This study investigates the impact of the degree of financial distress, proxied by the Altman Z-Score, on the earnings management activities of Italian non-listed firms using a linear regression model which controls for heteroscedasticity and autocorrelation using the Petersen method. The extant literature provides mixed evidence on this relationship for listed firms. In our study we find a positive (negative) relationship between financial distress risk and income-decreasing (income-increasing) earnings management, suggesting that firms tend to manage earnings downward as financial distress risk increases. In two robustness tests, we test the power of the Kothari model and we also analyse a reduced firm sample representing over 80% of the population, though the results are qualitatively the same. Our research has several implications for academics, practitioners, lenders, and national standard setters, showing that, in contrast to the extant literature, non-listed firms are more likely to manage earnings downward as their financial situation deteriorates. Furthermore, our findings are of interest to national standard setters and professional accountants who are concerned with advanced warning indicators of firm financial problems such as Altman’s Z-score, especially in recent years in which countries are focused on developing robust empirical models to detect firm financial difficulties.

The impact of financial difficulties on earnings management strategies: The case of Italian non-listed firms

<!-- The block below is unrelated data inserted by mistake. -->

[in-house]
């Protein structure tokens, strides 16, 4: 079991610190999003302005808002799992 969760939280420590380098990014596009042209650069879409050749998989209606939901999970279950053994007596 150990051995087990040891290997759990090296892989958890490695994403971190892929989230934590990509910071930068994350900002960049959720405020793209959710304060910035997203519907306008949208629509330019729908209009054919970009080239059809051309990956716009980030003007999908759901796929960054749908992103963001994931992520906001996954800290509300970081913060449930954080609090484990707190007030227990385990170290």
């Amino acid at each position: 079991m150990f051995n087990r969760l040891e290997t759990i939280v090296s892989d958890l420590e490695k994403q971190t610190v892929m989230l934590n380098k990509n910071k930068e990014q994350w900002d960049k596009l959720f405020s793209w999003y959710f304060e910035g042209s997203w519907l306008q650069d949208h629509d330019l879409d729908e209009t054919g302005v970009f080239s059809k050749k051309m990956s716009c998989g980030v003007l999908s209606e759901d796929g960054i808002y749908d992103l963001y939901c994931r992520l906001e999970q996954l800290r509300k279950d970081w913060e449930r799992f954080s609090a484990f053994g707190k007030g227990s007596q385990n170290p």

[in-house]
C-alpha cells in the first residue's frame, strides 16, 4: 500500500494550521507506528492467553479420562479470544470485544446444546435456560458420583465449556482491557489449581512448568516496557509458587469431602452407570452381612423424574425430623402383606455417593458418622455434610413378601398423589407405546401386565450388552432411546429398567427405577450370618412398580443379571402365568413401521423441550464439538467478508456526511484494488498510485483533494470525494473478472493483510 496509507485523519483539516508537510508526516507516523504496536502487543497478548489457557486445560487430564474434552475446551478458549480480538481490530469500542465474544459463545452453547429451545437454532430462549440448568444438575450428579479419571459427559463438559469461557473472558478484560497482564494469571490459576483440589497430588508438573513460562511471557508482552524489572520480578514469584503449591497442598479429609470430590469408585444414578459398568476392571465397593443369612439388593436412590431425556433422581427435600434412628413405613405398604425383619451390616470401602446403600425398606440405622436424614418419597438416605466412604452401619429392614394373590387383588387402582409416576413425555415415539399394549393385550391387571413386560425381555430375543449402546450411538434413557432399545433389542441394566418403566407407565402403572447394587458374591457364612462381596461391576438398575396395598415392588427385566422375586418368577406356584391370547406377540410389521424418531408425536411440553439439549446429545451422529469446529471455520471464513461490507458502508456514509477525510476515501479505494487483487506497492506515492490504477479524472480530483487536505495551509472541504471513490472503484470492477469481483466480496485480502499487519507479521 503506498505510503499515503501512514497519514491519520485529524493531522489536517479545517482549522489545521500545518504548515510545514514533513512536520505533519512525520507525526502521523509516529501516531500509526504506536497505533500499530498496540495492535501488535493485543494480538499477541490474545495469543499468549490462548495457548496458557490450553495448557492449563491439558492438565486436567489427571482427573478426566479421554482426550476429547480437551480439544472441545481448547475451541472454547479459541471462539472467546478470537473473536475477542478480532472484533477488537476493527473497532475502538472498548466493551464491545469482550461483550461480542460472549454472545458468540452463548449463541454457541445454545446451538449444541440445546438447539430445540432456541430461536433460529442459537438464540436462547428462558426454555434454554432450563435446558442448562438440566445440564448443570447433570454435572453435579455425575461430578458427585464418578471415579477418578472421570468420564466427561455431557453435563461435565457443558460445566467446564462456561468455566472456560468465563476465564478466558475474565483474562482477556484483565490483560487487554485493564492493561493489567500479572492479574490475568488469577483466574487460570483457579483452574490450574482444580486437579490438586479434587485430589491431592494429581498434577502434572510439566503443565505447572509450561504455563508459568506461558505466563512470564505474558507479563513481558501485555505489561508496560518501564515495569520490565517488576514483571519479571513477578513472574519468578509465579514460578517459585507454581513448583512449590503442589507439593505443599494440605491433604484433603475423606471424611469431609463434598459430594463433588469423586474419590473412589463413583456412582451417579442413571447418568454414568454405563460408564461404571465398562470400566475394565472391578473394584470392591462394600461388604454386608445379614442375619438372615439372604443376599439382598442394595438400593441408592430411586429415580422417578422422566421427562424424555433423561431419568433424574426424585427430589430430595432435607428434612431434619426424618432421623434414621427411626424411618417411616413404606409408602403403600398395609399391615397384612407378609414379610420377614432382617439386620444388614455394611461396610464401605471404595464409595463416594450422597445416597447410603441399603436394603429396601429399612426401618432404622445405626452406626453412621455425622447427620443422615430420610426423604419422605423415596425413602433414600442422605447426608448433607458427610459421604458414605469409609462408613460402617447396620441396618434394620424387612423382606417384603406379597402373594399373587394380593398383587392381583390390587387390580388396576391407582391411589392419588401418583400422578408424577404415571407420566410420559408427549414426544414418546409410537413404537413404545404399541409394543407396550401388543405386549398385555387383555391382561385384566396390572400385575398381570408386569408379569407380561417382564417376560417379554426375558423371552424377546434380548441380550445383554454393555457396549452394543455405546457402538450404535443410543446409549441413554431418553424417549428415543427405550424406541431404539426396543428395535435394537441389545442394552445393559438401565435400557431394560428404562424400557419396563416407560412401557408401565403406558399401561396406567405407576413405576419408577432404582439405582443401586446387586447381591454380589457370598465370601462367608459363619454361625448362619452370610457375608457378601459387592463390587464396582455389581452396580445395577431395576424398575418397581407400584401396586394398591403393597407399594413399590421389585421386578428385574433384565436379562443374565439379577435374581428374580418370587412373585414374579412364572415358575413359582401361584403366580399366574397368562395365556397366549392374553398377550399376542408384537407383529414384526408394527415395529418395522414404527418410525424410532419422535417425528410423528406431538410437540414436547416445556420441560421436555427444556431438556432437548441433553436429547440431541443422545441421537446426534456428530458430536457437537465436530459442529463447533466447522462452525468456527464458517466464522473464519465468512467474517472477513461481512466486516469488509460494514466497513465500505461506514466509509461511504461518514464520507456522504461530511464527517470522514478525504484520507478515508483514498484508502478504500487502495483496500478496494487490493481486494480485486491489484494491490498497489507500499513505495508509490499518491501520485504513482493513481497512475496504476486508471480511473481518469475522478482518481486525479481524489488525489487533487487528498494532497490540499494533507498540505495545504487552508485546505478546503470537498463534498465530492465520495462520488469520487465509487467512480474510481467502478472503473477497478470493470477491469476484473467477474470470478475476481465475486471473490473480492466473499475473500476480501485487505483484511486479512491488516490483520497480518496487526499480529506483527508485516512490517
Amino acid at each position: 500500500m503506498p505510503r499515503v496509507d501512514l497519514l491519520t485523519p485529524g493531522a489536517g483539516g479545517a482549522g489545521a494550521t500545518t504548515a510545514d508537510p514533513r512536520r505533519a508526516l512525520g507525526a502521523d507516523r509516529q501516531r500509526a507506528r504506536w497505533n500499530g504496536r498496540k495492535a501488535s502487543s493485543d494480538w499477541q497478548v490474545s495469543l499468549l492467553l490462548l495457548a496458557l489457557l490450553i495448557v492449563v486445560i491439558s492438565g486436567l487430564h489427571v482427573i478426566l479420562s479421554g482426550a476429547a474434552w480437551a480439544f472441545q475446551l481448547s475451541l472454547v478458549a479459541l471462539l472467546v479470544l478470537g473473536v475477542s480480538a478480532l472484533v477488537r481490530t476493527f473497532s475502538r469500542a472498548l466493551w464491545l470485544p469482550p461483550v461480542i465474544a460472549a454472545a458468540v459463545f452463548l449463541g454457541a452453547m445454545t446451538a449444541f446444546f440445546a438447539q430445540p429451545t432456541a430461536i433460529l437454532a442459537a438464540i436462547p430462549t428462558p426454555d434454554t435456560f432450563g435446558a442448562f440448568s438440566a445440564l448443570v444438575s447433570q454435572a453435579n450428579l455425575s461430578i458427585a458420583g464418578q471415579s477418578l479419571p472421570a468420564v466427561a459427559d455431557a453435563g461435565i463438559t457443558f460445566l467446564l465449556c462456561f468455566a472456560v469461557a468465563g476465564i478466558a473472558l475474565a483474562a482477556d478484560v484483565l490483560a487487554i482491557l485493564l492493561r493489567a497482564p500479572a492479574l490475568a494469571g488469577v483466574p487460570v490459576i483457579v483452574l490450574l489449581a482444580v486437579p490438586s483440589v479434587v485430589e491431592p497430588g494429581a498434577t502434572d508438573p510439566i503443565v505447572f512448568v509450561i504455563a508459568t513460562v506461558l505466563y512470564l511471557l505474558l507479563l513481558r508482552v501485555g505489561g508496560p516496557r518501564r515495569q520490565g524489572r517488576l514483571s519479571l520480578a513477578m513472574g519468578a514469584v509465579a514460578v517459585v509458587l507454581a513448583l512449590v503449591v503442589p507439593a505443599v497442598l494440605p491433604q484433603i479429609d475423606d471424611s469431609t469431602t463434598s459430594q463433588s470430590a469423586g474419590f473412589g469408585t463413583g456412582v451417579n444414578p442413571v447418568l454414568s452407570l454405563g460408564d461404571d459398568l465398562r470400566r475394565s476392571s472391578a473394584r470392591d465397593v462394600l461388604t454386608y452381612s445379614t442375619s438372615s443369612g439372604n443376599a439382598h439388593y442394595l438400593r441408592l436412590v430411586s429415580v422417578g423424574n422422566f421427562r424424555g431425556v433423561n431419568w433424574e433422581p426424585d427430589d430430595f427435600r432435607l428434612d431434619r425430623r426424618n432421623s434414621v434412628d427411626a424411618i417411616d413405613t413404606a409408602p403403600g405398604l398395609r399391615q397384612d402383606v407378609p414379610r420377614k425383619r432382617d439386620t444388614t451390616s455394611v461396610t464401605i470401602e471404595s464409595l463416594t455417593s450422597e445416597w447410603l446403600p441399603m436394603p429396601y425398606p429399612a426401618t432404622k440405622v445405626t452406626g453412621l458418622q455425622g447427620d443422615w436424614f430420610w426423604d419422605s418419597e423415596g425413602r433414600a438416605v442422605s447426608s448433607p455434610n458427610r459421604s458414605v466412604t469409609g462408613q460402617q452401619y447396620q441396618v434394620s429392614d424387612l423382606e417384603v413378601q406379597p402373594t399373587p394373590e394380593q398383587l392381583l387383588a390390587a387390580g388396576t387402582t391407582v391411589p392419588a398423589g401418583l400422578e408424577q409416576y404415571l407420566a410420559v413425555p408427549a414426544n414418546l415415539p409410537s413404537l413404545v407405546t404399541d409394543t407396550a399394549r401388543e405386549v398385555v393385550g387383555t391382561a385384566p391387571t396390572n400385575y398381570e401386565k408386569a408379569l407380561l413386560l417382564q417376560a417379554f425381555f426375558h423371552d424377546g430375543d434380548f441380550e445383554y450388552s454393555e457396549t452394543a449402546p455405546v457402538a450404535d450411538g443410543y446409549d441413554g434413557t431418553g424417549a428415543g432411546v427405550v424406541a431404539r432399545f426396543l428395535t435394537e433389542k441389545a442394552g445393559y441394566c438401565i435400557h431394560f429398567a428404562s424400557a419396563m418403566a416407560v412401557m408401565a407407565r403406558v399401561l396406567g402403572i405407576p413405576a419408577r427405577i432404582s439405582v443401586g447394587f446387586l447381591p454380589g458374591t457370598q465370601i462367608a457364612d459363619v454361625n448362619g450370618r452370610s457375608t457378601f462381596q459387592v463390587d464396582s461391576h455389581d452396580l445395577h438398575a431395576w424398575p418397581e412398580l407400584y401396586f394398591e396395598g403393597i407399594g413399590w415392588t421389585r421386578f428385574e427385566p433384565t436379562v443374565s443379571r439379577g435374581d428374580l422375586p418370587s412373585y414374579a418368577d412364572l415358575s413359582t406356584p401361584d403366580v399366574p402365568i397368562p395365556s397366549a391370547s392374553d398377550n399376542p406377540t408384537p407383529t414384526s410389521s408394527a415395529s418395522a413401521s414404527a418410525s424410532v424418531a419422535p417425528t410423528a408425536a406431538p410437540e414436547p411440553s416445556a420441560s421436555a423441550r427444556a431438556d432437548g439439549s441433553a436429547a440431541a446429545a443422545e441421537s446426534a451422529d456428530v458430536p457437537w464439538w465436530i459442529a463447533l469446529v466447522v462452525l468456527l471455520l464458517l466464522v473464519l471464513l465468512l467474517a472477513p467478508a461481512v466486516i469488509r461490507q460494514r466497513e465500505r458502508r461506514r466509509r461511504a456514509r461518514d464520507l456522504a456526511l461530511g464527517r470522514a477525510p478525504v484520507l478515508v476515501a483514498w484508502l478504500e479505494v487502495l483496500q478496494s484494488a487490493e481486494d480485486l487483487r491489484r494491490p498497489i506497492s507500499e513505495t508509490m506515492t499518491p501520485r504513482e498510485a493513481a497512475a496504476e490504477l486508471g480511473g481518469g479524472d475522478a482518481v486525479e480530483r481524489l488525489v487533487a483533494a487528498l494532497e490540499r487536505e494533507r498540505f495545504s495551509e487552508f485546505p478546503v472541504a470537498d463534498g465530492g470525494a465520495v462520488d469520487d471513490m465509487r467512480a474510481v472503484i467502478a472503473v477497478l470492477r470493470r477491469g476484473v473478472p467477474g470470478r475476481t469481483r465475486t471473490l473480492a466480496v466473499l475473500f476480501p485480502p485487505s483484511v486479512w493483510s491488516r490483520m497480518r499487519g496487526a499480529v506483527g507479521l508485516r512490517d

Gaetano Matonti
;
Aurelio Tommasetti;Carlo Torre;
2020

Abstract

This study investigates the impact of the degree of financial distress, proxied by the Altman Z-Score, on the earnings management activities of Italian non-listed firms using a linear regression model which controls for heteroscedasticity and autocorrelation using the Petersen method. The extant literature provides mixed evidence on this relationship for listed firms. In our study we find a positive (negative) relationship between financial distress risk and income-decreasing (income-increasing) earnings management, suggesting that firms tend to manage earnings downward as financial distress risk increases. In two robustness tests, we test the power of the Kothari model and we also analyse a reduced firm sample representing over 80% of the population, though the results are qualitatively the same. Our research has several implications for academics, practitioners, lenders, and national standard setters, showing that, in contrast to the extant literature, non-listed firms are more likely to manage earnings downward as their financial situation deteriorates. Furthermore, our findings are of interest to national standard setters and professional accountants who are concerned with advanced warning indicators of firm financial problems such as Altman’s Z-score, especially in recent years in which countries are focused on developing robust empirical models to detect firm financial difficulties.
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Utilizza questo identificativo per citare o creare un link a questo documento: http://hdl.handle.net/11386/4754192
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